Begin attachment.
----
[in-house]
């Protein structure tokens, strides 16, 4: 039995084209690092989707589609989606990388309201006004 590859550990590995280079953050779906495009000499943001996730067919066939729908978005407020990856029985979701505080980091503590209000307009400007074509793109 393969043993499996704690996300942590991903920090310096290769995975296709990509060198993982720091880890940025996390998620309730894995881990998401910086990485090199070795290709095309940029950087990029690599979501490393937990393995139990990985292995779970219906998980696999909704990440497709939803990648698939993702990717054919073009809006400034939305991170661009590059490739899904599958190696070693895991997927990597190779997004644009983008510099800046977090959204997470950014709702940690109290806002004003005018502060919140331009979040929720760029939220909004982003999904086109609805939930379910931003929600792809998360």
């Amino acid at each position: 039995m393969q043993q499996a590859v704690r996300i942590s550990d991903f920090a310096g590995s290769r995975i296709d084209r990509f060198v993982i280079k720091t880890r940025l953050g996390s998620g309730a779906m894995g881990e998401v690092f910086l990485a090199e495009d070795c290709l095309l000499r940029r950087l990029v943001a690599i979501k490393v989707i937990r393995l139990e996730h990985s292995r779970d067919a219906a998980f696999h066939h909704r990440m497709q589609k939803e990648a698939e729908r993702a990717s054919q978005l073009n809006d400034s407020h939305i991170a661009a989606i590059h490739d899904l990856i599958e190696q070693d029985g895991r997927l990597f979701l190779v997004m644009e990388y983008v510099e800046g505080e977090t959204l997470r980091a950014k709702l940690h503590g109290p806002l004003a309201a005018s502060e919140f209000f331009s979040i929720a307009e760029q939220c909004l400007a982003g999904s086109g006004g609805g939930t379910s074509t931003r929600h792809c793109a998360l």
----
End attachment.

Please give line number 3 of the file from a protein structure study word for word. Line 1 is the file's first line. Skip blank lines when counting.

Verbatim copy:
């Amino acid at each position: 039995m393969q043993q499996a590859v704690r996300i942590s550990d991903f920090a310096g590995s290769r995975i296709d084209r990509f060198v993982i280079k720091t880890r940025l953050g996390s998620g309730a779906m894995g881990e998401v690092f910086l990485a090199e495009d070795c290709l095309l000499r940029r950087l990029v943001a690599i979501k490393v989707i937990r393995l139990e996730h990985s292995r779970d067919a219906a998980f696999h066939h909704r990440m497709q589609k939803e990648a698939e729908r993702a990717s054919q978005l073009n809006d400034s407020h939305i991170a661009a989606i590059h490739d899904l990856i599958e190696q070693d029985g895991r997927l990597f979701l190779v997004m644009e990388y983008v510099e800046g505080e977090t959204l997470r980091a950014k709702l940690h503590g109290p806002l004003a309201a005018s502060e919140f209000f331009s979040i929720a307009e760029q939220c909004l400007a982003g999904s086109g006004g609805g939930t379910s074509t931003r929600h792809c793109a998360l």